Donna was known to have many collections and interests. Her most extensive collection was anything that had to do with the Muppets. Still, she also loved anything that had to do with Batman. Donna also enjoyed drinking the occasional beer, her favorite being Firestone DVA. Donna loved going to the rodeos in Casper, where she would cheer on the Cowboys and Cowgirls from CalPoly at the college rodeo while everyone else would cheer on the real Cowboys and Cowgirls from UW. She would have said baseball if you asked Donna what her favorite sport was. The only catch was it had to be live and in person; Casper and Colorado Rockies were her two favorite teams to watch. Donna’s favorite place in the world was Pismo beach and feeding the ducks at Waller Park. One favorite pastime will be the hundreds of movies Donna, James, and Ari went to, as Donna was a big movie buff. Her laugh was loud and contagious, and she was unapologetically herself, but most importantly, she loved fiercely!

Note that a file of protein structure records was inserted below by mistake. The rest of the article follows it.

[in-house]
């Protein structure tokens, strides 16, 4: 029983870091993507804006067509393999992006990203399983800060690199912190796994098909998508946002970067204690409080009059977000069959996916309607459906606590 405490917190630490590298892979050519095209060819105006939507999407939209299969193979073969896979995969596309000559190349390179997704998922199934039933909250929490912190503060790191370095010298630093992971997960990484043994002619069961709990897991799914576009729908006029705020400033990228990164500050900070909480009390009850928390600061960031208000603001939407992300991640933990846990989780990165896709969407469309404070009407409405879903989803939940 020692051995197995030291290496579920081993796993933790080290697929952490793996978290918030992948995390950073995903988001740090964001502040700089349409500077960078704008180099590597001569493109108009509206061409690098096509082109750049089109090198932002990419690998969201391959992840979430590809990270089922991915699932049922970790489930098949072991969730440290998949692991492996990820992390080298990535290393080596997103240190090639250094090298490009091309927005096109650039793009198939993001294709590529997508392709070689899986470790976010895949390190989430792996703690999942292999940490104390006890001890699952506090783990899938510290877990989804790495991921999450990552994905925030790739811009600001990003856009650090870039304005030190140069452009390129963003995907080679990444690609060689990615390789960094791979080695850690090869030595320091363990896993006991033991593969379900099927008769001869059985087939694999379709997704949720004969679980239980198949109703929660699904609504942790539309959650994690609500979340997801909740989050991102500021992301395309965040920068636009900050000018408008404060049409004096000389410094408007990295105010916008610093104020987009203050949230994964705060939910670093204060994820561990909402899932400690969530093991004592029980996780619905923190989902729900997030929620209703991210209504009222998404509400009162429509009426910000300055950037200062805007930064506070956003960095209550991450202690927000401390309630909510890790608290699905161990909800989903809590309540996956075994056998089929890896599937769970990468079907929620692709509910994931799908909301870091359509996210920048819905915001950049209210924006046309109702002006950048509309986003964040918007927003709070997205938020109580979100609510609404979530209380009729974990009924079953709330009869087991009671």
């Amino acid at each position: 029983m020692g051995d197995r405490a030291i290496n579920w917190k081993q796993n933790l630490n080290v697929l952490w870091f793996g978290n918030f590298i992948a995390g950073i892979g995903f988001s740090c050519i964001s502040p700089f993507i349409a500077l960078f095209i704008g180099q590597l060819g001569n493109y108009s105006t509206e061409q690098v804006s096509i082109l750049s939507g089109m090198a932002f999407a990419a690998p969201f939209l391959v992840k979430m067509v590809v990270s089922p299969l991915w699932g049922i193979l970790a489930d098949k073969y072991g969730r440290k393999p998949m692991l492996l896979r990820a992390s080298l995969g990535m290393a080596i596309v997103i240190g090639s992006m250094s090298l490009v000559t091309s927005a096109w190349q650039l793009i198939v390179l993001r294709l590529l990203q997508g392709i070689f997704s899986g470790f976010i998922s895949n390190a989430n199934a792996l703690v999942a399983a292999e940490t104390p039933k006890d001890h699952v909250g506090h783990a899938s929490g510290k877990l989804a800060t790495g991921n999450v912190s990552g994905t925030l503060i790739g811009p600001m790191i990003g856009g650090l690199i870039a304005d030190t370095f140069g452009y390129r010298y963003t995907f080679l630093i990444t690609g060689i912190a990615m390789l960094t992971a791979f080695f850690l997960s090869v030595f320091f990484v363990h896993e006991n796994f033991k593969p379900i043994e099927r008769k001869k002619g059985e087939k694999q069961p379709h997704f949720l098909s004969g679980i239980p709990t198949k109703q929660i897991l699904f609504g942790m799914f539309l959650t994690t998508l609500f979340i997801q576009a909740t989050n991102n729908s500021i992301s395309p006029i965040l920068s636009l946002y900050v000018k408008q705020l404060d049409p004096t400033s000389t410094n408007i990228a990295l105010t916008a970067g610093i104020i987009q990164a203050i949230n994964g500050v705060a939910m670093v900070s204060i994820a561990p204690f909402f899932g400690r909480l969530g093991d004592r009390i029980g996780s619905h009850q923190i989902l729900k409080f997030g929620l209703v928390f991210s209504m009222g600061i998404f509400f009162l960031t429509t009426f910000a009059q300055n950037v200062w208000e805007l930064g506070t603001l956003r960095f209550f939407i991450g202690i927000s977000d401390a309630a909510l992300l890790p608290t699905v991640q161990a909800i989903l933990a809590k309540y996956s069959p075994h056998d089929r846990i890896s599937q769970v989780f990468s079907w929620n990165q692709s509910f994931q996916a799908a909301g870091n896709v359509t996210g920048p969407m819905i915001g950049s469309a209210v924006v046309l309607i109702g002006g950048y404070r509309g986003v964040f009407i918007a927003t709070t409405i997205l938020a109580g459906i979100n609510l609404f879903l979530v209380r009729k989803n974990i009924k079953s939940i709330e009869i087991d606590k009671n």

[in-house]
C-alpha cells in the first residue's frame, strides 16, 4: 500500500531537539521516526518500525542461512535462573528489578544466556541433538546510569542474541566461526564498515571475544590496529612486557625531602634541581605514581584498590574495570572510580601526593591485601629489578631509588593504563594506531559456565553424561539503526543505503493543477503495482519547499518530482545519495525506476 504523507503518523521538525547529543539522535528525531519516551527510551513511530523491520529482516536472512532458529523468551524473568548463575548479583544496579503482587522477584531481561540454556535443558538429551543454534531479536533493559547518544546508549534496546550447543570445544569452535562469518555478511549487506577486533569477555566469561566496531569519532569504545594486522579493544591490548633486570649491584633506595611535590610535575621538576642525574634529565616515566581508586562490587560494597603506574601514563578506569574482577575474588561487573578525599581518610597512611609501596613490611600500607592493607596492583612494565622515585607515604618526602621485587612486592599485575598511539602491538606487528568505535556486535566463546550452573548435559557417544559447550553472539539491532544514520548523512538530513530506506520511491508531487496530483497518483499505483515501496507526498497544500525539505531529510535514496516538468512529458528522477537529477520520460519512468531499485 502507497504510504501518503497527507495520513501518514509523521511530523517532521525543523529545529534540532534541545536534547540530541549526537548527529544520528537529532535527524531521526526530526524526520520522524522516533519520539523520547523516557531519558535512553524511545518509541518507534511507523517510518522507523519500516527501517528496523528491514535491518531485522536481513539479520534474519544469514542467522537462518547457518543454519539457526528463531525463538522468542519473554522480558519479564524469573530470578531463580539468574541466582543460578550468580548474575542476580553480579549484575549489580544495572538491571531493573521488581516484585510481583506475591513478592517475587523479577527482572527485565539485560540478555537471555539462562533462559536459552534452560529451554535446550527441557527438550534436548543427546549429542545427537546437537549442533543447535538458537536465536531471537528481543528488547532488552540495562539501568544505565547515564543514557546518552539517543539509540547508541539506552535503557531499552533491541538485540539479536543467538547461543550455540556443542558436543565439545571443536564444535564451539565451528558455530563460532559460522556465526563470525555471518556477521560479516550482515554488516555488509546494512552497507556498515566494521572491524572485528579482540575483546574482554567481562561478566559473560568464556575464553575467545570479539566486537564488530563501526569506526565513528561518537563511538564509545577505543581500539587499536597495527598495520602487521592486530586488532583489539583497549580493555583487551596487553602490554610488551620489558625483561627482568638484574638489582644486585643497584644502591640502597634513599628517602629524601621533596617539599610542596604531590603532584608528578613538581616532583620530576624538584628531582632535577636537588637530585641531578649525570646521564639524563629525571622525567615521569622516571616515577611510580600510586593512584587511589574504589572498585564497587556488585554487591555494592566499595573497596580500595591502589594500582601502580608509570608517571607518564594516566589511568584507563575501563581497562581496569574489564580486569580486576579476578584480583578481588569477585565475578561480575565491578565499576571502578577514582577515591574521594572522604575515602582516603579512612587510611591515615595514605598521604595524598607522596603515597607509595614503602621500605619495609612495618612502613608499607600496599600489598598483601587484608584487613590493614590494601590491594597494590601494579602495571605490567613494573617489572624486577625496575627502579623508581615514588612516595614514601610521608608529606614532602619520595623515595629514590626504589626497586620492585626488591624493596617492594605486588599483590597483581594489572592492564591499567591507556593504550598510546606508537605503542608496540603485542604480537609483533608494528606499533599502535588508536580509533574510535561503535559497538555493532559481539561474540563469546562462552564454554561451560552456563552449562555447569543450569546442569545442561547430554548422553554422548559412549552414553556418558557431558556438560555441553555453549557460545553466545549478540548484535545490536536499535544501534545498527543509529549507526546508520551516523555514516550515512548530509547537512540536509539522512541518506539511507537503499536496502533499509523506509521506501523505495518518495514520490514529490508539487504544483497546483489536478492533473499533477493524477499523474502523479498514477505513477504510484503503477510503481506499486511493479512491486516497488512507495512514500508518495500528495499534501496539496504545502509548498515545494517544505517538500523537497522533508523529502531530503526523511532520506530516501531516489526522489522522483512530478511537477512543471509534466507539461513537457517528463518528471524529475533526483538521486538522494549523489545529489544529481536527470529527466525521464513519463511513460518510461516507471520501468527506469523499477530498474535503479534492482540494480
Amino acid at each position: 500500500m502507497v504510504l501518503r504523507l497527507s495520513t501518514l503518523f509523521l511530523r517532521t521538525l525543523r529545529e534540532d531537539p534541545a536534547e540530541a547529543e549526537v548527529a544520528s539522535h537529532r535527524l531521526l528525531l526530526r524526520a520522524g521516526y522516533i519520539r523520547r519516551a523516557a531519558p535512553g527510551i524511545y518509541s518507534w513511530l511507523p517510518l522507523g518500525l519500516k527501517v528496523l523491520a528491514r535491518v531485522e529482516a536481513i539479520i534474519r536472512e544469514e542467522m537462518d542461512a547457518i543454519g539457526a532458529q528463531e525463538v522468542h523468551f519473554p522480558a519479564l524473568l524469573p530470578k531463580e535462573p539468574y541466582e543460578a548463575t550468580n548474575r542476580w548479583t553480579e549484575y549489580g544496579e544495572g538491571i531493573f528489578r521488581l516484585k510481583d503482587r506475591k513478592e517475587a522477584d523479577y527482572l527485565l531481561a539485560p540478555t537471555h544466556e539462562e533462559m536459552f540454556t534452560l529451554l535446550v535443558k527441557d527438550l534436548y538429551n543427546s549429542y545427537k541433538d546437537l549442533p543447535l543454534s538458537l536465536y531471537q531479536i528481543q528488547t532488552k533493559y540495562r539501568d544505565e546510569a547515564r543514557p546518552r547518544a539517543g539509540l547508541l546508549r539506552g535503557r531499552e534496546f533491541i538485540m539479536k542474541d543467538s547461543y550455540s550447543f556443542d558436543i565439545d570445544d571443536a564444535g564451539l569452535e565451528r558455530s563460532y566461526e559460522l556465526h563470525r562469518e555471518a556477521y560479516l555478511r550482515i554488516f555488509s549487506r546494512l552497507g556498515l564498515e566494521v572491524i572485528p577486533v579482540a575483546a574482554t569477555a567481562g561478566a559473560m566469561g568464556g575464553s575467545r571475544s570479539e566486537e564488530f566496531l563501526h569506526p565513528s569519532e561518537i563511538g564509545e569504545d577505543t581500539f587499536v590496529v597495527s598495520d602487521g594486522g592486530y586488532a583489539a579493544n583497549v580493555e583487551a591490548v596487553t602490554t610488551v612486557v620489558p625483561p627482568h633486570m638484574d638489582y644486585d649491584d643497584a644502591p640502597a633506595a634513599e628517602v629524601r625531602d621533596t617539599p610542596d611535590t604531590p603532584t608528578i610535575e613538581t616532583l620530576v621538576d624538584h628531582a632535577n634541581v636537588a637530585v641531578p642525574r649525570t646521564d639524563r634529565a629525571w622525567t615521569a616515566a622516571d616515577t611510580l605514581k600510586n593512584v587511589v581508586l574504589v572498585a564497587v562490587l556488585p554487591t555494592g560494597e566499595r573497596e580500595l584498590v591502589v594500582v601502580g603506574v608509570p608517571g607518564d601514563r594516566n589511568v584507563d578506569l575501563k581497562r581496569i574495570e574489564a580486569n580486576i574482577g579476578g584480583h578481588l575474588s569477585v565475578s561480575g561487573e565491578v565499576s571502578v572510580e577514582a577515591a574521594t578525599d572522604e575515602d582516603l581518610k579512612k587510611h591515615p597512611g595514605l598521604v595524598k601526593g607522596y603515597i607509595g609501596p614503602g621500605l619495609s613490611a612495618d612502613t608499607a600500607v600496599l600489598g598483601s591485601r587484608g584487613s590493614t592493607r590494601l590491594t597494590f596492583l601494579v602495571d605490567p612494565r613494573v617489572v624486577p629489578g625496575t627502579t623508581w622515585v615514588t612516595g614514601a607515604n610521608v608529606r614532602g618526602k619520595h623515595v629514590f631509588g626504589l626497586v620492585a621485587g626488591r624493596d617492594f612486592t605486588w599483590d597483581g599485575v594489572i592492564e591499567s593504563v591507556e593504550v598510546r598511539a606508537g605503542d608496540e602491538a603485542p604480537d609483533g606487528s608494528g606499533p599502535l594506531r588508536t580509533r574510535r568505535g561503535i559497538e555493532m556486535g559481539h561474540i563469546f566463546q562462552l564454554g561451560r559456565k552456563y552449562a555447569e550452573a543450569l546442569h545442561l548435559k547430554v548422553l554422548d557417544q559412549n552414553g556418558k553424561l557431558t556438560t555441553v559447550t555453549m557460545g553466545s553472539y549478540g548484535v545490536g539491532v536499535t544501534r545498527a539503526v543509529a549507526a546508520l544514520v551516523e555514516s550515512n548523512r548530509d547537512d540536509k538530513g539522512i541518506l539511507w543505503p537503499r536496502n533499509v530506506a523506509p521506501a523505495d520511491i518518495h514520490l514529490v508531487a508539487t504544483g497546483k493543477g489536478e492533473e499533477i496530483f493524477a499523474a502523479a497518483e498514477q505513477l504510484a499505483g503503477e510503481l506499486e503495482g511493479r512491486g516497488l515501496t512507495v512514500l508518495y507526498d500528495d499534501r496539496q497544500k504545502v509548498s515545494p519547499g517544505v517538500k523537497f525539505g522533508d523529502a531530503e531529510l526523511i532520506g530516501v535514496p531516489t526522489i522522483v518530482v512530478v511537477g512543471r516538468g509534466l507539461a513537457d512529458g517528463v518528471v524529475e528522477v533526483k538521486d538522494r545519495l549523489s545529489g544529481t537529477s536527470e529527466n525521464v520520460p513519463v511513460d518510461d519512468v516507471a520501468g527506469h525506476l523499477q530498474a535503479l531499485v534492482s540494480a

Anyone who knew Donna knew that she could probably outshop you. She loved to shop and could do it at a bargain. Her favorite quotes were, “If it’s free, it’s for me” and “Winner winner, chicken dinner.” Donna loved to go back home to visit family, where she would take her sister to the Doll Show for her birthday. Get Donna and Bobbie together, and the shopping bags would start to multiply instantly.

Donna is survived by her loving husband James Wagner, bonus daughter Ariel (Ari) Wagner, brothers Doug Miller (Liz Miller) and Ron Miller (Tina Miller), sister Bobbie Campbell (Ron Campbell), and many nieces, nephews, great-nieces and great-nephews.

Her parents, brother (Larry Miller), and nephew (Tyrell Campbell) preceded Donna in death.

Even though she had many friends and family in Wyoming, her funeral will be held back in her hometown of Santa Maria, California, with family.

In lieu of flowers, please donate to American Kidney Fund.

Donna will be missed dearly by her friends and family.

– I love you more

Arrangements are entrusted to the care of Bustard & Jacoby Funeral Home, 600 CY Ave., Casper, WY 82601.